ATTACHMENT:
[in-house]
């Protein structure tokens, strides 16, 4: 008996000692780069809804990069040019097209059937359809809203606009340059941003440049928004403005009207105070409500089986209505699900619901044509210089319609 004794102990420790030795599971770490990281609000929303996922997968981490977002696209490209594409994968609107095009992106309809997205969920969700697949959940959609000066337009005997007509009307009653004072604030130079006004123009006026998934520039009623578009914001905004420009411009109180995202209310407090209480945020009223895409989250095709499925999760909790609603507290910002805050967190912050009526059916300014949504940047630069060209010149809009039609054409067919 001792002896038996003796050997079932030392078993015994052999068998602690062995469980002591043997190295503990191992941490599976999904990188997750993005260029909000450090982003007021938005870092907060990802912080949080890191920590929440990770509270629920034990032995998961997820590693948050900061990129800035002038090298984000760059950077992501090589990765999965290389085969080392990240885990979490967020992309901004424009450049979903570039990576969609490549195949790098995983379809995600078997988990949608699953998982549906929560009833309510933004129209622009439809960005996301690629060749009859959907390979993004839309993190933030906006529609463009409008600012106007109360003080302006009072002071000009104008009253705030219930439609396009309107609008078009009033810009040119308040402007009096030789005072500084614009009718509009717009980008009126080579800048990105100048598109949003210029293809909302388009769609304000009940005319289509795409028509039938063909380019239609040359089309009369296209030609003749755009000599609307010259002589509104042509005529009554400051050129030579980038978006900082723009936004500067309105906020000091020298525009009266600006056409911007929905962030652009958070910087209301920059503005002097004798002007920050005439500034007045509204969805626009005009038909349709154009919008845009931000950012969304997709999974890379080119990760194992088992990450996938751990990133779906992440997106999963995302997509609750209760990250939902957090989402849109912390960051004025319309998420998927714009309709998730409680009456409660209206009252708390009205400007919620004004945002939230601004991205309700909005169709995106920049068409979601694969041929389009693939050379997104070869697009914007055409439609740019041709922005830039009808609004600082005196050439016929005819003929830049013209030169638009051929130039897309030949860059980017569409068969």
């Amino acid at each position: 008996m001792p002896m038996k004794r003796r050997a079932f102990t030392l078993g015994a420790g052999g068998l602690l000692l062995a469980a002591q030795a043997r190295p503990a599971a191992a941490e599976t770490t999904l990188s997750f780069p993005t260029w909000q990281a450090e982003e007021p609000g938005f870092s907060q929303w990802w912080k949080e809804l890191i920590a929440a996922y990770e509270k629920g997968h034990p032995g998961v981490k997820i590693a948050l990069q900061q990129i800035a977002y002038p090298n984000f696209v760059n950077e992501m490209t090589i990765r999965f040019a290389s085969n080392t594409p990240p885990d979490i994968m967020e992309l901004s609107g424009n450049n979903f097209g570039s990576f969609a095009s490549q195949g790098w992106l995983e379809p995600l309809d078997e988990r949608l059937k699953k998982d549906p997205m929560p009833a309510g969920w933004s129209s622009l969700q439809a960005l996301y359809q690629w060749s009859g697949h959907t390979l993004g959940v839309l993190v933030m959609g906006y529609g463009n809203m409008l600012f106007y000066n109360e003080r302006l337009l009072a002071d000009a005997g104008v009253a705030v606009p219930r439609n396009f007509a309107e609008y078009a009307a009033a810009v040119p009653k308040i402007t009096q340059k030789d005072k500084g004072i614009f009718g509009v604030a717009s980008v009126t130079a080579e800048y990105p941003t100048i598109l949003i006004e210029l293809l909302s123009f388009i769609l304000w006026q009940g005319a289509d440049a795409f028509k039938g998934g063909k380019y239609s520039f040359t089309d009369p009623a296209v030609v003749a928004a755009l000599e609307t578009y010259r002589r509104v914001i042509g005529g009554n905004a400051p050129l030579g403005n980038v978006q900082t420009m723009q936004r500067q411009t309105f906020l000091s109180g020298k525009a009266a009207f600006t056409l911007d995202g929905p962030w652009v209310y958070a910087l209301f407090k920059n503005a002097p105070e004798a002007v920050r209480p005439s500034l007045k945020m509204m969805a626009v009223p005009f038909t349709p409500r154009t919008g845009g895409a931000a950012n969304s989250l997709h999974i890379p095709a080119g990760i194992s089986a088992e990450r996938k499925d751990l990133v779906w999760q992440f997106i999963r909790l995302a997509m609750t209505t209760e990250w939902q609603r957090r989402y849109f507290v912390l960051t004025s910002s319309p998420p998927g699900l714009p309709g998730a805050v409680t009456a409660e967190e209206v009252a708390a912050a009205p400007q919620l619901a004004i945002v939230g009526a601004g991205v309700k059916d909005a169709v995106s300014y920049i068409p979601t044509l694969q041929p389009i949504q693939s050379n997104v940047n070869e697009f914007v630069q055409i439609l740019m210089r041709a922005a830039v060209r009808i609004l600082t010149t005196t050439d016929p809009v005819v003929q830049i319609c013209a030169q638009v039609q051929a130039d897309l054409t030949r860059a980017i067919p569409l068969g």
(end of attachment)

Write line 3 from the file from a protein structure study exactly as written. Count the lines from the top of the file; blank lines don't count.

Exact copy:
């Amino acid at each position: 008996m001792p002896m038996k004794r003796r050997a079932f102990t030392l078993g015994a420790g052999g068998l602690l000692l062995a469980a002591q030795a043997r190295p503990a599971a191992a941490e599976t770490t999904l990188s997750f780069p993005t260029w909000q990281a450090e982003e007021p609000g938005f870092s907060q929303w990802w912080k949080e809804l890191i920590a929440a996922y990770e509270k629920g997968h034990p032995g998961v981490k997820i590693a948050l990069q900061q990129i800035a977002y002038p090298n984000f696209v760059n950077e992501m490209t090589i990765r999965f040019a290389s085969n080392t594409p990240p885990d979490i994968m967020e992309l901004s609107g424009n450049n979903f097209g570039s990576f969609a095009s490549q195949g790098w992106l995983e379809p995600l309809d078997e988990r949608l059937k699953k998982d549906p997205m929560p009833a309510g969920w933004s129209s622009l969700q439809a960005l996301y359809q690629w060749s009859g697949h959907t390979l993004g959940v839309l993190v933030m959609g906006y529609g463009n809203m409008l600012f106007y000066n109360e003080r302006l337009l009072a002071d000009a005997g104008v009253a705030v606009p219930r439609n396009f007509a309107e609008y078009a009307a009033a810009v040119p009653k308040i402007t009096q340059k030789d005072k500084g004072i614009f009718g509009v604030a717009s980008v009126t130079a080579e800048y990105p941003t100048i598109l949003i006004e210029l293809l909302s123009f388009i769609l304000w006026q009940g005319a289509d440049a795409f028509k039938g998934g063909k380019y239609s520039f040359t089309d009369p009623a296209v030609v003749a928004a755009l000599e609307t578009y010259r002589r509104v914001i042509g005529g009554n905004a400051p050129l030579g403005n980038v978006q900082t420009m723009q936004r500067q411009t309105f906020l000091s109180g020298k525009a009266a009207f600006t056409l911007d995202g929905p962030w652009v209310y958070a910087l209301f407090k920059n503005a002097p105070e004798a002007v920050r209480p005439s500034l007045k945020m509204m969805a626009v009223p005009f038909t349709p409500r154009t919008g845009g895409a931000a950012n969304s989250l997709h999974i890379p095709a080119g990760i194992s089986a088992e990450r996938k499925d751990l990133v779906w999760q992440f997106i999963r909790l995302a997509m609750t209505t209760e990250w939902q609603r957090r989402y849109f507290v912390l960051t004025s910002s319309p998420p998927g699900l714009p309709g998730a805050v409680t009456a409660e967190e209206v009252a708390a912050a009205p400007q919620l619901a004004i945002v939230g009526a601004g991205v309700k059916d909005a169709v995106s300014y920049i068409p979601t044509l694969q041929p389009i949504q693939s050379n997104v940047n070869e697009f914007v630069q055409i439609l740019m210089r041709a922005a830039v060209r009808i609004l600082t010149t005196t050439d016929p809009v005819v003929q830049i319609c013209a030169q638009v039609q051929a130039d897309l054409t030949r860059a980017i067919p569409l068969g």